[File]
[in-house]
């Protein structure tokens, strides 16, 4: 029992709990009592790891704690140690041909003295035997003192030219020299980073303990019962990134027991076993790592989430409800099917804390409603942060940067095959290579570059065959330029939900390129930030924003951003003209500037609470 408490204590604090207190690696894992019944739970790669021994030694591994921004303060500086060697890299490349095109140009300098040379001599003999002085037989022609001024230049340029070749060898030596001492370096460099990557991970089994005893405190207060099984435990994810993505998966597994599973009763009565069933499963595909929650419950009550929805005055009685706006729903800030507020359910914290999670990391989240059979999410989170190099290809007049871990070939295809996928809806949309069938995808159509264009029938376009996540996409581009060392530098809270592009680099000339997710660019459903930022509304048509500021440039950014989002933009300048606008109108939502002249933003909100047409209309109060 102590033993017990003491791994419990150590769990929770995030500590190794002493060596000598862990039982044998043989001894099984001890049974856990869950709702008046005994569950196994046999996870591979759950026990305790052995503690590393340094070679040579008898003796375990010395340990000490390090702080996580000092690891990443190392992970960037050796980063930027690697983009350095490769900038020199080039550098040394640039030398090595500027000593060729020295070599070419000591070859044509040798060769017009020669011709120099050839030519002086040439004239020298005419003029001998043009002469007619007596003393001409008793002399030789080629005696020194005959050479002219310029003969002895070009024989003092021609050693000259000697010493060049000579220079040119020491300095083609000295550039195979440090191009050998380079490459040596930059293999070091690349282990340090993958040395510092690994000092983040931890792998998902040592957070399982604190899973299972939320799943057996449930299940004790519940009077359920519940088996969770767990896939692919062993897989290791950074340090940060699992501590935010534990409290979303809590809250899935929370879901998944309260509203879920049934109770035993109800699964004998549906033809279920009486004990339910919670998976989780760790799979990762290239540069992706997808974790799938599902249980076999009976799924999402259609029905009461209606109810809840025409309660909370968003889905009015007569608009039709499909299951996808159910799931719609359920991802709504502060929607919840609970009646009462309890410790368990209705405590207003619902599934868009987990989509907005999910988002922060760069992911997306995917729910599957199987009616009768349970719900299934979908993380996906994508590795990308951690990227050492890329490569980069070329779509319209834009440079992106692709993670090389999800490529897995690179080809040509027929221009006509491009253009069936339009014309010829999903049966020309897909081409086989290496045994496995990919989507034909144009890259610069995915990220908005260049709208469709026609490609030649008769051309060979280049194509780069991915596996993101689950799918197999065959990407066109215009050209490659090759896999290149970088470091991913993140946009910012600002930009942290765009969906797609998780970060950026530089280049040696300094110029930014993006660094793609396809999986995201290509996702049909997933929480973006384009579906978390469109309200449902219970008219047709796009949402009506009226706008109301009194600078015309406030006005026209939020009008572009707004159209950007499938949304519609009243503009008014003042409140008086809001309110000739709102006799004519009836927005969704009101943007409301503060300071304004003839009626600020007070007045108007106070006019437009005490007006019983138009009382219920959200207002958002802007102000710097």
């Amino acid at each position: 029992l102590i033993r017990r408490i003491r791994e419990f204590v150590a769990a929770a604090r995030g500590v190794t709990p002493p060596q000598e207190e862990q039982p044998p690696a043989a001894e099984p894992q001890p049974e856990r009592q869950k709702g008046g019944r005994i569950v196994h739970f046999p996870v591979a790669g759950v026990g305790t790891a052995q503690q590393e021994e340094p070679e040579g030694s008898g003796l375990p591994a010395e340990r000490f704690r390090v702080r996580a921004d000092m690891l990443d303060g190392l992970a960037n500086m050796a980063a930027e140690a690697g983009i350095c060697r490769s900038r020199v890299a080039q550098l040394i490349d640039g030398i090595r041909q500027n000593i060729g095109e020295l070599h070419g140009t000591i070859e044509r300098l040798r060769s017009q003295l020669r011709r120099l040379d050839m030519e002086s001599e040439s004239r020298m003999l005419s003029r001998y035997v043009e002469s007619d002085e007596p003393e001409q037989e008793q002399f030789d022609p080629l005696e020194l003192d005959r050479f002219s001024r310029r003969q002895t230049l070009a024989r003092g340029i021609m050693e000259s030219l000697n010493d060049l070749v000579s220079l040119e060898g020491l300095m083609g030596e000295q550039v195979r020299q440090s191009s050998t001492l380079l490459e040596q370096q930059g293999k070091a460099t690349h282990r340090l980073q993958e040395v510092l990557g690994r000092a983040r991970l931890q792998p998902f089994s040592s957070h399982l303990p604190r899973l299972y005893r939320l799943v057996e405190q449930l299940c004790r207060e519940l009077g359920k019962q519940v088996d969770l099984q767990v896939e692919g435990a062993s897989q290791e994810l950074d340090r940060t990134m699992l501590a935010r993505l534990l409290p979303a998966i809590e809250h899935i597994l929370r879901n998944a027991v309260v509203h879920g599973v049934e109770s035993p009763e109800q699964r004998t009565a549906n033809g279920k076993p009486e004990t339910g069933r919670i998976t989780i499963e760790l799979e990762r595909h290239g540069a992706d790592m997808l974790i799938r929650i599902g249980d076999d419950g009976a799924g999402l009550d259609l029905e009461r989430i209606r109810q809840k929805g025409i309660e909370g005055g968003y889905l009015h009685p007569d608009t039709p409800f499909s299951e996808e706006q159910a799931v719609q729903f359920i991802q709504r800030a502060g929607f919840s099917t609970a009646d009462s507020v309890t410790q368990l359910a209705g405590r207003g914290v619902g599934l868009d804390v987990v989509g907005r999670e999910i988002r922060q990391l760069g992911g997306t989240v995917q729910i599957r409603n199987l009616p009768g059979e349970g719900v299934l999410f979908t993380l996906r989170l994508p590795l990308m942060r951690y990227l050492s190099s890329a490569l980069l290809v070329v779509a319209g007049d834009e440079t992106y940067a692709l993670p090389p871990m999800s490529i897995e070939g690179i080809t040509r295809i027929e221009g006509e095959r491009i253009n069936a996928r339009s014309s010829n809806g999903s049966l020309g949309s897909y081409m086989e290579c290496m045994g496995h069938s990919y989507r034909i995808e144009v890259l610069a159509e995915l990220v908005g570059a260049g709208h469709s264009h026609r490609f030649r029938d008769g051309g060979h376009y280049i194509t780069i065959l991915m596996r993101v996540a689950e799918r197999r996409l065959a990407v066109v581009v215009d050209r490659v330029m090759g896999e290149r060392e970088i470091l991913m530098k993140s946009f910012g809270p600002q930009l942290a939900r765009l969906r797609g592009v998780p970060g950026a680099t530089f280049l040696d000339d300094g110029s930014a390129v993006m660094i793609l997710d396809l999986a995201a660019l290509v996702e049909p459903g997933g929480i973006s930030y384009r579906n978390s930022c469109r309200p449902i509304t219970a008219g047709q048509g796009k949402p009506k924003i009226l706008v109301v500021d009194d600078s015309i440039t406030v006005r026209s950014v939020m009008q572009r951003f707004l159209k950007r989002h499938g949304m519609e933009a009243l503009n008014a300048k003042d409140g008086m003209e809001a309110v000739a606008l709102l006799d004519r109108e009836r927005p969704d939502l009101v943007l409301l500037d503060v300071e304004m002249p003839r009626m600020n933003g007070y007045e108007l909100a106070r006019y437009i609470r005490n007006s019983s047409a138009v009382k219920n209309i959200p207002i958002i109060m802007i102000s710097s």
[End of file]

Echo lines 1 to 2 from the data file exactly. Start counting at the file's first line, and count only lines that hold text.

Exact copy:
[in-house]
């Protein structure tokens, strides 16, 4: 029992709990009592790891704690140690041909003295035997003192030219020299980073303990019962990134027991076993790592989430409800099917804390409603942060940067095959290579570059065959330029939900390129930030924003951003003209500037609470 408490204590604090207190690696894992019944739970790669021994030694591994921004303060500086060697890299490349095109140009300098040379001599003999002085037989022609001024230049340029070749060898030596001492370096460099990557991970089994005893405190207060099984435990994810993505998966597994599973009763009565069933499963595909929650419950009550929805005055009685706006729903800030507020359910914290999670990391989240059979999410989170190099290809007049871990070939295809996928809806949309069938995808159509264009029938376009996540996409581009060392530098809270592009680099000339997710660019459903930022509304048509500021440039950014989002933009300048606008109108939502002249933003909100047409209309109060 102590033993017990003491791994419990150590769990929770995030500590190794002493060596000598862990039982044998043989001894099984001890049974856990869950709702008046005994569950196994046999996870591979759950026990305790052995503690590393340094070679040579008898003796375990010395340990000490390090702080996580000092690891990443190392992970960037050796980063930027690697983009350095490769900038020199080039550098040394640039030398090595500027000593060729020295070599070419000591070859044509040798060769017009020669011709120099050839030519002086040439004239020298005419003029001998043009002469007619007596003393001409008793002399030789080629005696020194005959050479002219310029003969002895070009024989003092021609050693000259000697010493060049000579220079040119020491300095083609000295550039195979440090191009050998380079490459040596930059293999070091690349282990340090993958040395510092690994000092983040931890792998998902040592957070399982604190899973299972939320799943057996449930299940004790519940009077359920519940088996969770767990896939692919062993897989290791950074340090940060699992501590935010534990409290979303809590809250899935929370879901998944309260509203879920049934109770035993109800699964004998549906033809279920009486004990339910919670998976989780760790799979990762290239540069992706997808974790799938599902249980076999009976799924999402259609029905009461209606109810809840025409309660909370968003889905009015007569608009039709499909299951996808159910799931719609359920991802709504502060929607919840609970009646009462309890410790368990209705405590207003619902599934868009987990989509907005999910988002922060760069992911997306995917729910599957199987009616009768349970719900299934979908993380996906994508590795990308951690990227050492890329490569980069070329779509319209834009440079992106692709993670090389999800490529897995690179080809040509027929221009006509491009253009069936339009014309010829999903049966020309897909081409086989290496045994496995990919989507034909144009890259610069995915990220908005260049709208469709026609490609030649008769051309060979280049194509780069991915596996993101689950799918197999065959990407066109215009050209490659090759896999290149970088470091991913993140946009910012600002930009942290765009969906797609998780970060950026530089280049040696300094110029930014993006660094793609396809999986995201290509996702049909997933929480973006384009579906978390469109309200449902219970008219047709796009949402009506009226706008109301009194600078015309406030006005026209939020009008572009707004159209950007499938949304519609009243503009008014003042409140008086809001309110000739709102006799004519009836927005969704009101943007409301503060300071304004003839009626600020007070007045108007106070006019437009005490007006019983138009009382219920959200207002958002802007102000710097």